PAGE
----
Thyme, an herb humans have been using for thousands of years.
Thyme is an herb whose story weaves throughout human history. Historians believe that the ancient Sumerians were the first to cultivate thyme, possibly as early as 5,000 years ago. The Sumerians were the first to discover thyme’s antiseptic properties and used it as an anti fungal and a disinfectant.
Thyme was as popular in ancient Greece as it is today. Many say the modern genus name, Thymus, comes from the Greek thymos(also spelled thumos), which embodies the Greek concept of “spiritedness,” indicating courage. Others say Thymus comes from the Greek word meaning “to fumigate.” The ancient Greeks would compliment someone by saying that they smelled of thyme. They burned thyme incense in their temples, used sprigs of thyme to preserve wine and fruit, drank thyme tea to prevent nightmares, and grew thyme to nourish their beehives and provide them with a well-known scented honey that is still made on Mount Hymettus today as it was thousands of years ago.
The ancient Romans gave thyme to people who seemed melancholic or shy in the belief that thyme’s cheery scent could cure them. Pliny the Elder, who took some thyme plants with him when he moved away from Rome, recommended burning thyme as it “puts to flight all venomous creatures,” and the belief that thyme smoke repelled scorpions was especially widespread. The Romans adopted the Greeks’ symbolism of thyme, with warriors adding thyme to their baths before battles to give themselves a boost of bravery. They used thyme to flavor cheeses and liquors. They also introduced thyme to the British Isles, where it escaped cultivation to become a common sight on slopes and cliffs, where it still grows today.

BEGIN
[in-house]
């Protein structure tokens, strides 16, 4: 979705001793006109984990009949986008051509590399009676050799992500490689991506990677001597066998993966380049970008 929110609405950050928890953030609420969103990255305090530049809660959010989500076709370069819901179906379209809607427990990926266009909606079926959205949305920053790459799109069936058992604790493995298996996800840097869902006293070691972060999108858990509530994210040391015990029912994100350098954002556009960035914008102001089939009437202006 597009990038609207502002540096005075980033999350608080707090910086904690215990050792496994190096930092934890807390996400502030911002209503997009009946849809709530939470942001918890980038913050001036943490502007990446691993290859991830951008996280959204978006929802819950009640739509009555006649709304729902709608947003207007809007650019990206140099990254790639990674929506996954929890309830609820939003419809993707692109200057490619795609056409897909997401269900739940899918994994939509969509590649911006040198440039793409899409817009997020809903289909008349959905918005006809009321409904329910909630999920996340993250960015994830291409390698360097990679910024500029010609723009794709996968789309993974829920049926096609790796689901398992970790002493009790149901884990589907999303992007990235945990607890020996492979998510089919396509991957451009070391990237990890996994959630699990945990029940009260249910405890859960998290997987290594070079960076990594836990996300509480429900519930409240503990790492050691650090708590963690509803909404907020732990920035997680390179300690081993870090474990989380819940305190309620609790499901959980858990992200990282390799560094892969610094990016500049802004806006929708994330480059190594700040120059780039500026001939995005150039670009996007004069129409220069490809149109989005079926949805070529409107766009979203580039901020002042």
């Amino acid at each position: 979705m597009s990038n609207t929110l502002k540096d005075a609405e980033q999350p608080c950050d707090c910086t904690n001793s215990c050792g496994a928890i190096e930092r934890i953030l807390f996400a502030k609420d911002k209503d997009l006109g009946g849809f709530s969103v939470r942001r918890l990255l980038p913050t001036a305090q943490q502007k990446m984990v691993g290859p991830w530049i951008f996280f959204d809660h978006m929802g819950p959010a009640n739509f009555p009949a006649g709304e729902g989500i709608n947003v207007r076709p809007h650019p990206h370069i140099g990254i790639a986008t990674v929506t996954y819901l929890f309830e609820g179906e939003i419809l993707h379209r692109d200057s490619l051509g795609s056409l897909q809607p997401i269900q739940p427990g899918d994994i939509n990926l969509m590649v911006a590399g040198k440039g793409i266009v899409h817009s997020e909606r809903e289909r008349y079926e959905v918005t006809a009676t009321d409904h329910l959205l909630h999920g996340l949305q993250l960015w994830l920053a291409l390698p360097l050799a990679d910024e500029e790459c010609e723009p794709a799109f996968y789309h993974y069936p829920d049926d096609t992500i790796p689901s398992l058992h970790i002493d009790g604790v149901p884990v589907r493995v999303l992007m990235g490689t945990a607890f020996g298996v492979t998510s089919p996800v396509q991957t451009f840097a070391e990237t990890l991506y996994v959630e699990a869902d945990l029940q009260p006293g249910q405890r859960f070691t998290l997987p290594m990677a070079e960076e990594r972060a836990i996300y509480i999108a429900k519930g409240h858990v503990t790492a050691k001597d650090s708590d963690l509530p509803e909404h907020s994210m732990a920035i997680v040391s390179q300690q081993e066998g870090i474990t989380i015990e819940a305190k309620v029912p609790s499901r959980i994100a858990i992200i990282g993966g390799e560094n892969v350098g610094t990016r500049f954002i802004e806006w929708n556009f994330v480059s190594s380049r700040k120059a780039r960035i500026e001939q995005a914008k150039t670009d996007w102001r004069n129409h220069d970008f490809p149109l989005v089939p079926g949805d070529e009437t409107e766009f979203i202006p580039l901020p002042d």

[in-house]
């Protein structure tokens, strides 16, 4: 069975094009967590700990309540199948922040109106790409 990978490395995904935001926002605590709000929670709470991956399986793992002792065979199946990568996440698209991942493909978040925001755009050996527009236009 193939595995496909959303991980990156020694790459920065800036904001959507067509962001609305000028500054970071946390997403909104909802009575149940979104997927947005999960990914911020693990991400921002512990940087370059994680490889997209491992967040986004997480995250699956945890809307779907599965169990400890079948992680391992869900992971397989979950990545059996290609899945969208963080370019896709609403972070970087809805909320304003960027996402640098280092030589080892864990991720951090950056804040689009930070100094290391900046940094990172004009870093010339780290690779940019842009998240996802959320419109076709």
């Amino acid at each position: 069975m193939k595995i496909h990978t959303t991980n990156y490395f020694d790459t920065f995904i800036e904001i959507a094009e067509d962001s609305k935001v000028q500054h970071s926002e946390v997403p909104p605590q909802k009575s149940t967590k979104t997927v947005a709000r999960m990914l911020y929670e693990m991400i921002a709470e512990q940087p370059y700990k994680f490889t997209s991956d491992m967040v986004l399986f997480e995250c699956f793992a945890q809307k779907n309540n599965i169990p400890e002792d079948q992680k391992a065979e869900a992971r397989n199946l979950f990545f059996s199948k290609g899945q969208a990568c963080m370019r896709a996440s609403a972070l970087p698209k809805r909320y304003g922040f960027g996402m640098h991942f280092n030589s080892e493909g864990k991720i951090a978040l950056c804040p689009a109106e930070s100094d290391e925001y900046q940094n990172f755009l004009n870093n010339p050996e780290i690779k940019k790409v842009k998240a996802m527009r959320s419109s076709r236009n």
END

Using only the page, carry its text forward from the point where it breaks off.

Copyright 2011 Christine's Pantry. All rights reserved.
2 large potatoes, peeled and cut into quarters
2 tablespoons extra virgin olive oil
1 teaspoon salt
1 teaspoon pepper
1 teaspoon thyme, or to taste
Preheat oven to 425 degrees. In a large mixing bowl add potatoes, olive oil, thyme, salt and pepper. Toss well. Line a sheet pan with foil and spray with a nonstick cooking spray. Pour potatoes onto pan and spread out so potatoes are in a single layer. Roast for 20 to 25 minutes or until fork tender. Turning once. Serve warm. Enjoy!